Get the Knowledge that sets you free...Science and Math for K8 to K12 students

Login / Register

Login to your account



Please Login to

Chemical Kinetics

Are diamonds forever? Are diamonds forever? Diamond is precious among the nine gemstones. We often hear the expression ‘Diamonds Are Forever’ (also a spy film in James Bond series). Is this true? No. Diamond is one of the naturally occurring allotropes of carbon, the other common allotrope being graphite. According to thermodynamics graphite is the most stable allotrope of carbon and diamond can be converted into graphite spontaneously after billions of years! But the reactivity is very slow due to high activation energy and hence diamond is often said to be forever. Thermodynamics explains the stability of diamond but fails to explain its reactivity.

Learning Objectives

After completing the topic, the student will be able to:

  • Define the average and instantaneous rate of a reaction and classify the types of reactions based on their rate.
  • Express the rate of reaction in terms of change concentration of either reactant or product and relate the change in concentration of products and reactants using stoichiometric coefficients.
  • Give the rate law/ rate expression and appreciate the significance of rate constant.
  • Distinguish between elementary reaction and complex reaction and define order and molecularity of the reaction.
  • Discuss the factors effecting rate of reaction.
  • Derive integrated rate equations and explain the significance of half‐life (t1/2).
  • Solve problems based on integrated rate equations and determine the order of reaction using different methods.
  • Discuss various theories that describe the reaction rates and mechanisms and predict the effect of temperature on rate of reaction.
  • Describe potential energy diagrams for exothermic, endothermic, catalyzed and non‐catalyzed reactions.
  • List various types of catalysts and give the details of catalytic action.
Total energy change during a chemical reaction Total energy change during a chemical reaction In the formation of water from hydrogen and oxygen gases, the total energy remains constant through out the process or reaction.
Chemical Kinetics

Chemistry by its nature is concerned with a chemical reaction. In any chemical reaction there is breakage of existing bonds and formation of new bonds. Chemical Kinetics deals with at what extent the bonds are breaking or making. In simple words Chemical Kinetics deals with the rate of reaction and the conditions that affect the rate of reaction. The word Kinetics is derived from the Greek word “kinesis ” which means movement.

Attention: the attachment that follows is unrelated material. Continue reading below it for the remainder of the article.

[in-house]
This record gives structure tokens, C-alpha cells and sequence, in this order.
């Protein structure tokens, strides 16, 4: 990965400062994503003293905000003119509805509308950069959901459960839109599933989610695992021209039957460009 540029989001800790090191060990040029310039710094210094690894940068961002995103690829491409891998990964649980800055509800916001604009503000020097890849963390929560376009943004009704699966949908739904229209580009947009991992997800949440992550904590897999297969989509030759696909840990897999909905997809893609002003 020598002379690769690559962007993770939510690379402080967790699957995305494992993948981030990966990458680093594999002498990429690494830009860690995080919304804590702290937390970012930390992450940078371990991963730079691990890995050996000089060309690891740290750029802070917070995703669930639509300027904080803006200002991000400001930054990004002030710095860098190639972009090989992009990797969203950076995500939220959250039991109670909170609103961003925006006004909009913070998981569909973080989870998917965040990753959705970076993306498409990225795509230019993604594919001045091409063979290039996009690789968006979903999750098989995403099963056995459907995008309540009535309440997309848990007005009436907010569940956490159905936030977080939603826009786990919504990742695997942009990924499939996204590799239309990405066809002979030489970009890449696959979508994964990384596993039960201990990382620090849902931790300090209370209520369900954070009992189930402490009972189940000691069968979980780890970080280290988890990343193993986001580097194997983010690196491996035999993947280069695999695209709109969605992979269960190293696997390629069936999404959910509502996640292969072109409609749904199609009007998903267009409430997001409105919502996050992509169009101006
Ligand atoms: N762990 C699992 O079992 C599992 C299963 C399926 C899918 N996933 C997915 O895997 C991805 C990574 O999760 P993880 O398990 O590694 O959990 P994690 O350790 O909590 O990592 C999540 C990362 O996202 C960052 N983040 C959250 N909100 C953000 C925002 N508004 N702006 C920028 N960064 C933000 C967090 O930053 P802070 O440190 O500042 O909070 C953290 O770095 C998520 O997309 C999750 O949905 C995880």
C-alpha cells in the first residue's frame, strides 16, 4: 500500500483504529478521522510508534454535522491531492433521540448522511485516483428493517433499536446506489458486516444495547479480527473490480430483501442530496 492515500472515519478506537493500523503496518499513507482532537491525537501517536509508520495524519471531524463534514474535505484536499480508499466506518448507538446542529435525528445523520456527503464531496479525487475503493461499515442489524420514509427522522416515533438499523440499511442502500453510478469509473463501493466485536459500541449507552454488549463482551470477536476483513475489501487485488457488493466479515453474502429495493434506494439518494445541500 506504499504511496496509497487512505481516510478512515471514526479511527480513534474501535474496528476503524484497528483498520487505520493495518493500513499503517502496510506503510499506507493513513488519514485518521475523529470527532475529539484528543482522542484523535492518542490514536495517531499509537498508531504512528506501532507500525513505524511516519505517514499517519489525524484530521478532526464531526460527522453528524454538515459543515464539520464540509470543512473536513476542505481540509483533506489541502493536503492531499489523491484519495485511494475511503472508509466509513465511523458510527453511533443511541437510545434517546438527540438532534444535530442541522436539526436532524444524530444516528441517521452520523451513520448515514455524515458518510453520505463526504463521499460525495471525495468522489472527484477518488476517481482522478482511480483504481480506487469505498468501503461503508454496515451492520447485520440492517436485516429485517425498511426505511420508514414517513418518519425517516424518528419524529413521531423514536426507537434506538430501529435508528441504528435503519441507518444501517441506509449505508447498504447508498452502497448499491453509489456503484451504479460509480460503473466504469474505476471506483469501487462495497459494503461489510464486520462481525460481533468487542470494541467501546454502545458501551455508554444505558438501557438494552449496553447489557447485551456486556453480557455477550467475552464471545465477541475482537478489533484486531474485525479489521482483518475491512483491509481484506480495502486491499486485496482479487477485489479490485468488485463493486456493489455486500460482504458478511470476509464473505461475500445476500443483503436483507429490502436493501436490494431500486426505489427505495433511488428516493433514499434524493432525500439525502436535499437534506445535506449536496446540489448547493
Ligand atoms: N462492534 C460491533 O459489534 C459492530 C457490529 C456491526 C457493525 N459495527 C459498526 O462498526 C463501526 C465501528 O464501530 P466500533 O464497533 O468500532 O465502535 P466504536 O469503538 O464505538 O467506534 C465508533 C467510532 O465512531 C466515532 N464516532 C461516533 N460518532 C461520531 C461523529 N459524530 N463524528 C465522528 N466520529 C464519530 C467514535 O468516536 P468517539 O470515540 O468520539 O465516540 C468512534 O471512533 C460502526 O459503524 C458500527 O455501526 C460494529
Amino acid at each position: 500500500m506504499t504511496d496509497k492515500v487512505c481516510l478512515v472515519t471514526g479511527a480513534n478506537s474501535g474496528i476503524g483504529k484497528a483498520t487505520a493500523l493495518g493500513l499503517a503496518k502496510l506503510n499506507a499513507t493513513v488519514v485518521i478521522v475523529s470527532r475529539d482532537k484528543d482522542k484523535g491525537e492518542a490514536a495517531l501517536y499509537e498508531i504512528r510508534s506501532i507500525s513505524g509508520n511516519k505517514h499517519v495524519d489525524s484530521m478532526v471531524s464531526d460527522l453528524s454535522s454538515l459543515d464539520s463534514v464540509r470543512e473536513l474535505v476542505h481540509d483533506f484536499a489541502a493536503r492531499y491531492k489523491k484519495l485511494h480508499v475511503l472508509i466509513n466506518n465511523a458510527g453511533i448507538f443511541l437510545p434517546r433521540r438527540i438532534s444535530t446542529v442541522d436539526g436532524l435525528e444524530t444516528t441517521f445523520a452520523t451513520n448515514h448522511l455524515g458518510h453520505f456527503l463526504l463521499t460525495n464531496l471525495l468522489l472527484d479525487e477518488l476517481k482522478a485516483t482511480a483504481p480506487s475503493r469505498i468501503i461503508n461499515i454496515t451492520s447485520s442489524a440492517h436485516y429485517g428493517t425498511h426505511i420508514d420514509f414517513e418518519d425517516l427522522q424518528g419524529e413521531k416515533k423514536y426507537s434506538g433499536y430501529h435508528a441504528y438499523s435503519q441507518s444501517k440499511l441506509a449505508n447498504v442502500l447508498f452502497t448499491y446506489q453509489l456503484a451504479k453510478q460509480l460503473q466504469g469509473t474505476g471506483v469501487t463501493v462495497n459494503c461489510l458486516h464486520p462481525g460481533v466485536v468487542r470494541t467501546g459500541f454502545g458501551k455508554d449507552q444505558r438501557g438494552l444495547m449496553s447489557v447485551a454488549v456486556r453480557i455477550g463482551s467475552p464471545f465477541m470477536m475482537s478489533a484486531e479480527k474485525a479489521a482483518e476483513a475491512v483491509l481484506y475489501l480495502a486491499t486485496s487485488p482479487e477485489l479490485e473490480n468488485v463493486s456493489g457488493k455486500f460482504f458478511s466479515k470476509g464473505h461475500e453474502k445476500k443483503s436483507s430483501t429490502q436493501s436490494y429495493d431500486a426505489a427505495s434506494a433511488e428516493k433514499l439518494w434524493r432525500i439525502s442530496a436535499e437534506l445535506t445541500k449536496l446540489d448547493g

Before going to the details of the topic, we should ask ourselves why there is a need to study chemical kinetics? Or what is the necessity of chemical kinetics? According to thermodynamics, if a reaction has to be taken place there must be a decrease in free energy (Gibbs free energy, ΔG). If ΔG is negative (−ve) the reaction will take place without any external force (spontaneous). If ΔG is positive (+ve) it won't take place without external force (non‐spontaneous).

Thermodynamics and chemical kinetics

Let us consider the formation of water (H2O):

2H2(g) + O2 (g) 2H2O (l)     ΔG = −221 KJ/mole

When we mix H2 gas and O2 gas in a container at room temperature and at atmospheric pressure we observe only a little bit of water or no water is formed.

Consider the decomposition of N2O4:

Since ΔG is +ve for the above reaction, according to thermodynamics it is non spontaneous but it occurs rapidly. By observing the above two reactions, formation of water is spontaneous but it won't occur rapidly where as decomposition of N2O4 is non‐spontaneous but it occurs rapidly.

In summary we can say that thermodynamics can predict the feasibility(either spontaneous or non‐spontaneous) of the reaction but, it can't predict the rate of reaction. This is the major drawback of thermodynamics. But chemical kinetics overcomes this drawback. So, chemical kinetics is a complementary treat of thermodynamics, which deals with the rate of reaction and conditions that affect the rate of reaction.

Flash is Not Installed in Your System. Please Click here to Install. Close
Java is Not Installed in Your System. Please Click here to Install. Close